Iran's ruling clerics finally are interested in negotiating with President Barack Obama over the country's nuclear program because they think they can exploit the president's weak position, according to a Wall Street Journal editorial
"Fresh from their ally Bashar Assad's diplomatic victory in Damascus, they now see an opening to liberate themselves from western pressure too," the Journal said Sunday.
"They're hoping an eager President Obama will ease sanctions in return for another promise of WMD disarmament."
The Journal cautioned against falling under the spell of new Iranian President Hassan Rouhani's moderate tone
, noting that Iran "has rolled out other presidents who turned out either to have no power or to be false fronts to beguile the West."
The editorial also questioned whether Rouhani himself really has changed his own views from the days when he was Tehran's "nuclear envoy in the mid-2000s when Iran accelerated its nuclear-weapons program.
"It's doubtful they've had a come-to-Allah moment on nukes," the Journal said of Rouhani and Iran's supreme religious leaders.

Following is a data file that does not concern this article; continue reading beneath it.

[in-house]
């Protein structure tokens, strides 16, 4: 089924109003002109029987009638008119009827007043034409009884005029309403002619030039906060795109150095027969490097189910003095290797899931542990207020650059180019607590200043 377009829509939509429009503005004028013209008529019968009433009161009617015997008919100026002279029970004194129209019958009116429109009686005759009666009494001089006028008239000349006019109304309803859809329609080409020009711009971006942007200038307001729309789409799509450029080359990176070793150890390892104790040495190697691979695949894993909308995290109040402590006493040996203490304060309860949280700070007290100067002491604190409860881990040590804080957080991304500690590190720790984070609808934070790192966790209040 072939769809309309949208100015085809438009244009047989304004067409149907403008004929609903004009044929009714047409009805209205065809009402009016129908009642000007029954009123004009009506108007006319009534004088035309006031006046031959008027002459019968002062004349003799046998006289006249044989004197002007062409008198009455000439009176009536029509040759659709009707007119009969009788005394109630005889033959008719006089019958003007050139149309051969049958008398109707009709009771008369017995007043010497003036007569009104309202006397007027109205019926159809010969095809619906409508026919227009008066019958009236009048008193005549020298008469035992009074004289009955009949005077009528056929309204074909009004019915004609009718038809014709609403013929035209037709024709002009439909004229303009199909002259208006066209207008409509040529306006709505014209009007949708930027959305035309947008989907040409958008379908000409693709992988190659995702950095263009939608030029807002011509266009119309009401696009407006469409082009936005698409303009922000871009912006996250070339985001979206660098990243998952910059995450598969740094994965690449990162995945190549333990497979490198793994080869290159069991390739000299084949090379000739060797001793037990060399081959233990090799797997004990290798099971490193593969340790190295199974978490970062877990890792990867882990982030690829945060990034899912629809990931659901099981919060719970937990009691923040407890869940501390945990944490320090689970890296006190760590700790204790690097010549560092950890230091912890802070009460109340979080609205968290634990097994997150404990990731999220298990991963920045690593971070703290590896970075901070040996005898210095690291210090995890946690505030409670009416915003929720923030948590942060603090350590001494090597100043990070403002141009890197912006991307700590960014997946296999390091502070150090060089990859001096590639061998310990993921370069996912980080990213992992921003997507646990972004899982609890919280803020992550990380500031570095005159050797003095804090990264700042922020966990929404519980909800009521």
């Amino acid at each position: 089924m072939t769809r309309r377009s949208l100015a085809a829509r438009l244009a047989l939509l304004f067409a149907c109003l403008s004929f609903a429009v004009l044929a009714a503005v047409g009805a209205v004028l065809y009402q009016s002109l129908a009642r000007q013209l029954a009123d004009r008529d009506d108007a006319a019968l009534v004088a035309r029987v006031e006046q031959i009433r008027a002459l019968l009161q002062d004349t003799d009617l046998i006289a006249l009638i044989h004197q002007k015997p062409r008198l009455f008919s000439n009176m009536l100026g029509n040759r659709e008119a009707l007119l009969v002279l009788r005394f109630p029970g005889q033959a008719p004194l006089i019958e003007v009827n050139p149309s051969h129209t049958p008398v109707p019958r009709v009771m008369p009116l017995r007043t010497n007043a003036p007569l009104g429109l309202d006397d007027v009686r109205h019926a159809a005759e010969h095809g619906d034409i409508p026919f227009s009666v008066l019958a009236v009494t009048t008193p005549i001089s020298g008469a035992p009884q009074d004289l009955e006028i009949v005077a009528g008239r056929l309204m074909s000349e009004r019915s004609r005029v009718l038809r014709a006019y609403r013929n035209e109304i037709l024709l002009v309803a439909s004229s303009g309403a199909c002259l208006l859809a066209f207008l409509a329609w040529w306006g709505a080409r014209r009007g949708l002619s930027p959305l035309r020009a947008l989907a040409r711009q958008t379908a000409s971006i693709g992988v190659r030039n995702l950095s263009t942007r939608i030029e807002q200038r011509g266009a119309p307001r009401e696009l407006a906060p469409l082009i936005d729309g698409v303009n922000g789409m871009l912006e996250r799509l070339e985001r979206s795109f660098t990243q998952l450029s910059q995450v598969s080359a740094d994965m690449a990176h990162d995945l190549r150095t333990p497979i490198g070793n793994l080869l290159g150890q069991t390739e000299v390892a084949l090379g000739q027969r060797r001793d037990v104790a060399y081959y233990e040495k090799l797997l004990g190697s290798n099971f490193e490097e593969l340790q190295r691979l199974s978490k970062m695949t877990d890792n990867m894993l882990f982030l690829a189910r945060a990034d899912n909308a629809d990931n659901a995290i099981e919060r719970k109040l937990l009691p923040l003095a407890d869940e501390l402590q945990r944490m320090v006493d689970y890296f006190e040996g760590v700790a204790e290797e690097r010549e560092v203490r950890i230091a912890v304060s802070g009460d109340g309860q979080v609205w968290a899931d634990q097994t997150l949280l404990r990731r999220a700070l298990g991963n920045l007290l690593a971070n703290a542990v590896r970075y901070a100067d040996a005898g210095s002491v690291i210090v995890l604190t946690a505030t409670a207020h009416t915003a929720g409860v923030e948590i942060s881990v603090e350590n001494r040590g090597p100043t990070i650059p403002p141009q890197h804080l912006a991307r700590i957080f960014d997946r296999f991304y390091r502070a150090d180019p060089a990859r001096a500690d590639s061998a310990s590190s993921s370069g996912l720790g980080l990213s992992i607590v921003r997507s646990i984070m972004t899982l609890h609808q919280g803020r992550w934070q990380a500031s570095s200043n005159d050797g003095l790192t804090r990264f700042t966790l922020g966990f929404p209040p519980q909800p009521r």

The only "likely reason they've finally decided to answer Mr. Obama's overtures is because they see an America in retreat and eager for a nuclear deal," the newspaper added.
Obama wants a deal, the Journal continued, if for no other reason simply to prove his past proclamation that the "the tide of war is receding" in the Middle East.
Iran also realizes the American public wants no part of a war and that even some Republican leaders have turned isolationist, the Journal editorial noted.
"Iran's diplomatic goals are obvious: break its international isolation and lift the sanctions in exchange for a promise not to build a nuclear weapon, even as it retains its ability to build one at a moment's notice," the Journal said.
That can't be allowed to happen, the Journal added.
"If true global security is Mr. Obama's goal, then at a bare minimum any deal would have to halt Iran's enrichment of uranium, remove the already enriched uranium from the country, close all nuclear sites, and provide for robust monitoring anytime and anywhere," the editorial continued.
"Anything less would be a mirage . . . A negotiation that dismantles Iran's nuclear program would be a great step forward, but a deal that promises peace while letting Iran stay poised on the edge of becoming a nuclear power would endanger the world."
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